The FSCA proposed, amongst others, that non-liquid assets should be liquidated before transferring them to the proposed Central Fund. This recommendation primarily stemmed from their decision not to propose full restitution due to the intricate nature of executing it through the Central Fund or NRF.

The FSCA’s proposal entailed that claimants should be able to claim, in perpetuity, the value of the assets at the point of transfer into the Central Fund (or other fund as may be determined), as well as any accrued interest between the date of transfer and the date of claim.

Several respondents acknowledged the challenges and complexities involved in achieving full restitution. To uphold TCF principles, unclaimed assets should, therefore, remain with financial institutions rather than being transferred to a central fund.

Respondents highlighted the following concerns with regards to converting non-liquid assets to cash:

  • Converting non-cash assets to cash may raise legal concerns, as financial institutions are bound by contracts and mandates with clients.

  • Converting non-cash unclaimed assets to cash may result in losses for beneficiaries

  • Liquidating certain non-cash assets, such as delisted shares or longer-term assets, may pose practical challenges

  • Converting assets to cash may trigger capital gains tax events

  • There are operational complexities, and thus questions arise about who bears the administration costs of converting non-cash assets to cash before transfer

  • Converting securities to cash may present practical challenges

Some respondents highlighted the differences in treatment between cash and securities when it comes to restitution. Respondents had different views about the interest rate benchmark that should be used when calculating a claimant’s restitution value as per Recommendation 4. Some respondents proposed the establishment of a reasonable and justifiable ‘cut-off’ period instead of perpetual restitution.

Recommendation 5: Tax neutrality

The FSCA proposed that assets be taxed at the time of reclaim and that beneficial owners be treated in a tax-neutral manner.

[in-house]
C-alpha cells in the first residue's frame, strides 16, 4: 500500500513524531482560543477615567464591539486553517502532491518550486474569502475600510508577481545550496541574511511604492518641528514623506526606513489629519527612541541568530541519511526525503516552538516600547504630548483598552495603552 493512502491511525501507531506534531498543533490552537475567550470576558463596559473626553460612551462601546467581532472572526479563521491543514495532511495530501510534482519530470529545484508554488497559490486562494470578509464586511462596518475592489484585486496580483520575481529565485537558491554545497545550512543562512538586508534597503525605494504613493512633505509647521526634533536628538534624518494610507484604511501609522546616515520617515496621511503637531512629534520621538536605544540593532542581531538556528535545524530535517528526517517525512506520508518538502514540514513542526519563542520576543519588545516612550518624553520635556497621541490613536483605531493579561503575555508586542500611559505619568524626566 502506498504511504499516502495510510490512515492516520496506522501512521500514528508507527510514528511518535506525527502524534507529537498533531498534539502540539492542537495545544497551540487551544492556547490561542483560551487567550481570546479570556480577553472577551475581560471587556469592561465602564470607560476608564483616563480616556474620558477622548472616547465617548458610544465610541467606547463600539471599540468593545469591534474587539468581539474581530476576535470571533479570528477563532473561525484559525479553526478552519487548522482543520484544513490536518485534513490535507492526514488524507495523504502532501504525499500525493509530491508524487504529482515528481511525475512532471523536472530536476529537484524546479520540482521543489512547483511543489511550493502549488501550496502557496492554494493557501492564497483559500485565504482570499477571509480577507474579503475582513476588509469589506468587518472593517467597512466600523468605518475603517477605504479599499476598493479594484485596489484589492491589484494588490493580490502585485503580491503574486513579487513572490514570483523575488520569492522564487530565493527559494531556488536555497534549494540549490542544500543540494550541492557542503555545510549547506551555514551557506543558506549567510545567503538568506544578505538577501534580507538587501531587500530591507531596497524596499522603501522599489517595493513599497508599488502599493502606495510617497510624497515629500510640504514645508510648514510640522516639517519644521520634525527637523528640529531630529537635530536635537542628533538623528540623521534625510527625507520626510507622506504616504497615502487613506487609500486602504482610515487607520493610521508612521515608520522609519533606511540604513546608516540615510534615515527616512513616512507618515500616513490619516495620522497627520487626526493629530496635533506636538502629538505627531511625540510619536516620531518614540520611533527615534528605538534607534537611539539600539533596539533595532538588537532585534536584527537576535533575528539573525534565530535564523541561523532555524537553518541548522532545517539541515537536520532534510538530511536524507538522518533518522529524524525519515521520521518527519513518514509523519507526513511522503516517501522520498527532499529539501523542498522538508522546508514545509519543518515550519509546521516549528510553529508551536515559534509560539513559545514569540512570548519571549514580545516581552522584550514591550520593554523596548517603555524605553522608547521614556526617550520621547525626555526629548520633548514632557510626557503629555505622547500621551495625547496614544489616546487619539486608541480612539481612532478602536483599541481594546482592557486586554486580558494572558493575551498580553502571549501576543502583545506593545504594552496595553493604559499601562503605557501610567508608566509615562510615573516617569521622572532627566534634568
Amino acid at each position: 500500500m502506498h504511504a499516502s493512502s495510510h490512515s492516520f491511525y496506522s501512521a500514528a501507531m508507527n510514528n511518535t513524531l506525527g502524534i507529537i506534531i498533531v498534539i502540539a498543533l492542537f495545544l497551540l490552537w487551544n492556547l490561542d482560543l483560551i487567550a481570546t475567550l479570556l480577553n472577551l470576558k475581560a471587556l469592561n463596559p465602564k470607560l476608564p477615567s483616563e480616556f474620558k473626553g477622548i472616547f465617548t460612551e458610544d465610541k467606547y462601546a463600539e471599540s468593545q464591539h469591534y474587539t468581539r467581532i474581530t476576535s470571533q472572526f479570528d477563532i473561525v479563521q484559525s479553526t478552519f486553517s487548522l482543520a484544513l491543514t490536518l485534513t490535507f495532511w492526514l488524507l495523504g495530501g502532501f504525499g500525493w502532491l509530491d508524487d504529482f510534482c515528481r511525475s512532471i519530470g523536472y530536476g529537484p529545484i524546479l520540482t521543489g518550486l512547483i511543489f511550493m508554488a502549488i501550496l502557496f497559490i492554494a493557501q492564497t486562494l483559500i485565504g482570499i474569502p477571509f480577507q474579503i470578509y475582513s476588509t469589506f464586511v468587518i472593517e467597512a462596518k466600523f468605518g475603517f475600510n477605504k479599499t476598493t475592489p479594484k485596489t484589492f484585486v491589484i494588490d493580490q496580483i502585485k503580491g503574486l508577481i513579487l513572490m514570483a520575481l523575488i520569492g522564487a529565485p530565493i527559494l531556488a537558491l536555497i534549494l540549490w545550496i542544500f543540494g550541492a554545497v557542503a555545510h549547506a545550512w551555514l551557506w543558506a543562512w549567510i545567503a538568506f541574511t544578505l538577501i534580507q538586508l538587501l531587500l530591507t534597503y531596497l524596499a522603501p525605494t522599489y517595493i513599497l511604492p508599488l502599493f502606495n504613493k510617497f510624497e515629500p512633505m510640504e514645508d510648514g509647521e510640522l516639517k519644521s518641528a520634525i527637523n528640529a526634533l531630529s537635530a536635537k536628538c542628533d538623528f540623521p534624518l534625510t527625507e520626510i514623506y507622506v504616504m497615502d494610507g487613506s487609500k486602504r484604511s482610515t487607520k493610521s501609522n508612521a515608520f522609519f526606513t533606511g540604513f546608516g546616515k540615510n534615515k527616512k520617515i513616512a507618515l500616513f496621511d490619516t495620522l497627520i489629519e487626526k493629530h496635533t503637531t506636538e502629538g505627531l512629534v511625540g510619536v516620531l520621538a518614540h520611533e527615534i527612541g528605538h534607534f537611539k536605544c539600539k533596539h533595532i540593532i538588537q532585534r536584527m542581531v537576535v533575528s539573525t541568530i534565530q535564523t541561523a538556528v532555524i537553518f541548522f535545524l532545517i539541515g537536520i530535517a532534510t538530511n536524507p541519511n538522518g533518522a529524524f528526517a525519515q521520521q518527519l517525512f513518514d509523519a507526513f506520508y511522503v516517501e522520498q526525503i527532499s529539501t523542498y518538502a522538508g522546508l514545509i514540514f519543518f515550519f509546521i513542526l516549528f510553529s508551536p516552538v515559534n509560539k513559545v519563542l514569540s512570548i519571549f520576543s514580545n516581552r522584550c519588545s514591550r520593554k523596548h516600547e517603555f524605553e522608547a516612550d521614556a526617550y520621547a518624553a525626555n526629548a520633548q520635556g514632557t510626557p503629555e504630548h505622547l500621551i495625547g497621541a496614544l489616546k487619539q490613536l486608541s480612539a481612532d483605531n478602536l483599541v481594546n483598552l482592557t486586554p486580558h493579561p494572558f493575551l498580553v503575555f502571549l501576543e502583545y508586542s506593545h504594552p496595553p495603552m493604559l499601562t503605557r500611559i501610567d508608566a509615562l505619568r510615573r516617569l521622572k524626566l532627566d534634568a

Respondents supported the principle of tax neutrality. Most respondents proposed that unclaimed assets remain with financial institutions as they are best positioned to achieve tax neutrality and can remain responsible for any tax liabilities related to the assets until claimed.

Recommendation 2: Aligned approach to the treatment of unclaimed assets across all industry segments and adoption of a common escalation system for the identification of unclaimed assets

The FSCA proposed to develop a standard approach to the identification (including a common understanding of what is an unclaimed asset), monitoring, and responding to cases of possible unclaimed assets by financial institutions. The FSCA believe fees should be prohibited.

Aligned definitions

Different institutions and sectors have different policies and timeframes for defining and managing dormancy and unclaimed assets. Overall, respondents emphasised the need to consider the specific characteristics of each financial product class and sub-class and customer behaviour when defining dormancy or inactivity.


Institutions use various tracing techniques and methods to trace beneficiaries. Some respondents stated that the success of tracing efforts largely depends on how long an asset has been unclaimed for and whether a customer has a digital footprint or not. Some respondents indicated that third-party tracing agents deliver the most success. Several institutions emphasised the need for collaboration and access to information from entities like SARS, the Department of Home Affairs, as well as the Department of Labour to facilitate the tracing and verification process. Compliance with data protection laws poses challenges to the use of group-wide customer contact details for tracing purposes. The average cost per tracing effort seems to vary widely, depending on the type of claim and the level of tracing required. The average costs for investigative tracing ranged from R1,500 to R3,000. Some institutions recover tracing costs from dormant accounts whilst others bear the costs.

In response to the question about the financial impact on institutions should they be prohibited from charging tracing fees, most respondents indicated that it would most likely result in increased costs. Respondents pointed out that, should they be unable to charge fees, their tracing efforts might be limited.


There was general support amongst respondents for prohibiting fees on dormant accounts with zero or negative balances. Holders of unclaimed financial assets were generally against the proposal to prohibit institutions from charging fees on lost accounts/assets. Where the fee is linked to the return, it can never erode the investment balance to nil in the way a fixed monthly rand fee on an inactive bank account can.

Accounting of unclaimed assets

Institutions employ different accounting treatments for unclaimed financial assets. Unclaimed retirement fund benefits are typically recognised as a liability in the financial statements of retirement funds. Some banks transfer unclaimed assets to their income statement after a specified period, while certain issuers may classify them as accruals or liabilities.

Source: A Framework for Unclaimed Financial Assets in South Africa – FSCA Response to comments on Discussion Paper – March 2024